The next morning, Knight awakens as a normal-looking girl with no memory of what went on the previous evening, though when she meets Sally Todd for tennis, her friend insists that she saw some sort of monster last night. The revelation triggers memories of bad dreams for Knight, and she soon thinks that she might have been the creature in question.

Meanwhile, Knight's Uncle (played with hilarious ineptitude by the always-funny Felix Locher) is experimenting with a formula to render man ageless. He has an assistant named Oliver Frank (short for Frankenstein, of course) who is supposedly aiding him, but would rather see the old man dead so he can have full use of the lab to concentrate on his own masterful experiment. Donald Murphy plays Oliver, and he's one of the most detestable snakes ever to slither down the Frankenstein Family Tree. He's a joy to watch at work, as he uses the "nutty old man's" formula on his own niece by spiking her nightly glasses of fruit punch, thereby turning her into the monster of the opening scene!

Later, Oliver connives his way into a date with Sally Todd and tries in vain to make out with her, only to be slapped across the face by the stuck-up vixen: "Hey," Oliver protests from Lover's Lane, "you agreed to park here with me!" Soon he has a better idea: he gets even by mowing her down with his car as she tries to run away!

Taking her body to the basement lab, Oliver decides to use her head on the carcass he's assembling behind the old doc's back. When the automation comes to life, it's actually a male actor (Harry Wilson) who portrays her with a burned-up face. Reportedly, nobody bothered to tell makeup artist Harry Thomas that the monster was to be female, so he solved the dilemma by smearing some lipstick on its kisser. I think it's one of the best monsters from the 50s.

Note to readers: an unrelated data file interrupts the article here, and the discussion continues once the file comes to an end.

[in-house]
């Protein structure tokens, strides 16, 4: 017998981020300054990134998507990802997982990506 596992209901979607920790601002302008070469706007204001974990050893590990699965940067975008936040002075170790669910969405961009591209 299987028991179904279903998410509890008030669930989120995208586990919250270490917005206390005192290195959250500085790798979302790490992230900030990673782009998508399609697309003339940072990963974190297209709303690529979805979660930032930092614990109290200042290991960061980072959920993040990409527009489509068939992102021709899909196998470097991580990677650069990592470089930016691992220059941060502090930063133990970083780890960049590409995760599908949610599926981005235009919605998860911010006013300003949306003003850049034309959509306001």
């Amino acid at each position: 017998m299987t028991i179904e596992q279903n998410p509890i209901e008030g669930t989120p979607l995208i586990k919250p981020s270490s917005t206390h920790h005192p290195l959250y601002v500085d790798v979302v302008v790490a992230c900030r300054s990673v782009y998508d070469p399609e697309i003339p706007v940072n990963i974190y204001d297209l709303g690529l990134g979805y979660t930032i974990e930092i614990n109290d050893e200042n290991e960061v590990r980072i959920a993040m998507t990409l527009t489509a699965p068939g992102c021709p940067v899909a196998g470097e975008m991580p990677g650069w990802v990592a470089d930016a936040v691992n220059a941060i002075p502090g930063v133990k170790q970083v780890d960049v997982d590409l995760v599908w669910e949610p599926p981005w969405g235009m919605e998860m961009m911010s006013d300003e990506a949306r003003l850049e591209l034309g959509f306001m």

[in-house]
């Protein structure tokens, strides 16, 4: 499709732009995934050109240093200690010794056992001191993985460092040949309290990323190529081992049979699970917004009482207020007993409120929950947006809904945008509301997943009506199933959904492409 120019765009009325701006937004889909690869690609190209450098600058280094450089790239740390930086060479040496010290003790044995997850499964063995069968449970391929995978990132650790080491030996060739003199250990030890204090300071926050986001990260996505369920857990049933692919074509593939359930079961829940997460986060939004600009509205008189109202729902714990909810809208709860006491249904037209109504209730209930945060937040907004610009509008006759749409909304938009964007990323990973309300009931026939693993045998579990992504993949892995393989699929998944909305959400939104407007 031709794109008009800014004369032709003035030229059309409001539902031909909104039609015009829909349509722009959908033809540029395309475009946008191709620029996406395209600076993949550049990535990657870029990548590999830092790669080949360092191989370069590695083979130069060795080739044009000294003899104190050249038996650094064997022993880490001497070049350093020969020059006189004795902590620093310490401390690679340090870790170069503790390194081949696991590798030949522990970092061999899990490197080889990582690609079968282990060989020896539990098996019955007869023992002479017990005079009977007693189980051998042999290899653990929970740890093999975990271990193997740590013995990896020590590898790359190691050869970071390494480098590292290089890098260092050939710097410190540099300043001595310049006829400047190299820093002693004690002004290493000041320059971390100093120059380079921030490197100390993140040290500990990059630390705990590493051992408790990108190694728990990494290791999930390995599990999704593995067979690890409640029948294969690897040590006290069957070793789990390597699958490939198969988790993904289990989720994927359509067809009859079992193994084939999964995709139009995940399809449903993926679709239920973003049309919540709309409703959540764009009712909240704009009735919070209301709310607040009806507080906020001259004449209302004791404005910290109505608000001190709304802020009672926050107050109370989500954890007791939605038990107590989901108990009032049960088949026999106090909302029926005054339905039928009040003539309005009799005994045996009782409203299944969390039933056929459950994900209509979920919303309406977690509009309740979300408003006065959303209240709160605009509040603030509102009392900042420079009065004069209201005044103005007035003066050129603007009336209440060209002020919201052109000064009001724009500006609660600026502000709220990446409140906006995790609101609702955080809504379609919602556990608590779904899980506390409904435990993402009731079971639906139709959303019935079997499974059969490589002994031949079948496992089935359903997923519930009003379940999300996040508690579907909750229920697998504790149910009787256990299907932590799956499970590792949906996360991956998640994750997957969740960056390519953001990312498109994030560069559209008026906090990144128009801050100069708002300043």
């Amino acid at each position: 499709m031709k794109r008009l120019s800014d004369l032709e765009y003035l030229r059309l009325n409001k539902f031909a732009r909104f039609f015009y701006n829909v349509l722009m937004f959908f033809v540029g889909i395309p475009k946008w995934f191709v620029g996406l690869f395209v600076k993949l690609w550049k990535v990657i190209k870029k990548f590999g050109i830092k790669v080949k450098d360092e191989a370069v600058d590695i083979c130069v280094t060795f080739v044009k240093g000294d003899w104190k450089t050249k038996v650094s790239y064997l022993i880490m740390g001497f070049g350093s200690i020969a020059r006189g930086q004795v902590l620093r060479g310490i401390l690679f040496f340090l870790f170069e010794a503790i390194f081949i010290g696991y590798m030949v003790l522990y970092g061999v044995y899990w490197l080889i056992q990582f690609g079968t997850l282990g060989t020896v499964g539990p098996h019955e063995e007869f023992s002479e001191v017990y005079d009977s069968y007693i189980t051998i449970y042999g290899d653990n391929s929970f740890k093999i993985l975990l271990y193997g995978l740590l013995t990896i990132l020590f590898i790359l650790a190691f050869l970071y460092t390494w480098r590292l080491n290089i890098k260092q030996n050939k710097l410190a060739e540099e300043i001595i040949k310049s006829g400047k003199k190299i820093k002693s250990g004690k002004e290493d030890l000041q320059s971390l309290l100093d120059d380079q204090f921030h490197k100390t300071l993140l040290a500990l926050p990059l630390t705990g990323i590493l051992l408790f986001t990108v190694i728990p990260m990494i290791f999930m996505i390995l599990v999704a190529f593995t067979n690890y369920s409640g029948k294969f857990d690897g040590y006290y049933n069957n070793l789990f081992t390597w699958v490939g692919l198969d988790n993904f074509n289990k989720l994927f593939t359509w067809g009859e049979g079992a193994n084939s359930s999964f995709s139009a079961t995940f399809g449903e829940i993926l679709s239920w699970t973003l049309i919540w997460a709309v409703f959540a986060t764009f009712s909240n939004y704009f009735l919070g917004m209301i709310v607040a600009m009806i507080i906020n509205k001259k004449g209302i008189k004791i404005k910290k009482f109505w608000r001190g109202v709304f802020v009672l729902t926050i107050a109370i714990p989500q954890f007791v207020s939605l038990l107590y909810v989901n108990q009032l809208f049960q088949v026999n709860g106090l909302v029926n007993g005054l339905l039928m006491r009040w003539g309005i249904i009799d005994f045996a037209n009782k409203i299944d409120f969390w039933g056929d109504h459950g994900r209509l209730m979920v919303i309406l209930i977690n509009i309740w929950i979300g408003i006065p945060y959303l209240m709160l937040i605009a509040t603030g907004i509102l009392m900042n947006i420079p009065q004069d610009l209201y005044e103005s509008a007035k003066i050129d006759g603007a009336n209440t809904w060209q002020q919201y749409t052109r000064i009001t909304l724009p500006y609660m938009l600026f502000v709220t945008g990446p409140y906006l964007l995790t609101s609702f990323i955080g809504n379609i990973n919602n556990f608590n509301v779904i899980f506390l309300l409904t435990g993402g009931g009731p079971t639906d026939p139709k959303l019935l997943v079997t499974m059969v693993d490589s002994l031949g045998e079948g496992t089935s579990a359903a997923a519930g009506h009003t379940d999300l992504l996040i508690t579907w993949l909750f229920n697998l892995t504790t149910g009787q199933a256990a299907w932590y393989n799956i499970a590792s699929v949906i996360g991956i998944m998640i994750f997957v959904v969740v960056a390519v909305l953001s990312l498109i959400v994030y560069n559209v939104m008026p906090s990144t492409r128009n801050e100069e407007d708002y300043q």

Meantime, the old doc keeps getting in the way and so Oliver tries to frighten him into having a heart attack by strangling him. Before the old coot can fire Oliver for this, the police barge in and take the doc to jail when Oliver squeals that his boss has been stealing supplies from a medical facility. Now free to work alone, Oliver starts sending his creature on a killing spree.

Amidst the rampages of Frankenstein's Daughter, we are treated to the aforementioned backyard barbecue. Still wondering where Sally Todd went, the other teens enjoy the music of Page Cavanaugh and His Trio. The band treats us to two 50s gems: "Daddy Bird" and -- my guilty favorite -- "Special Date." I have since memorized all the words, and it's a riot!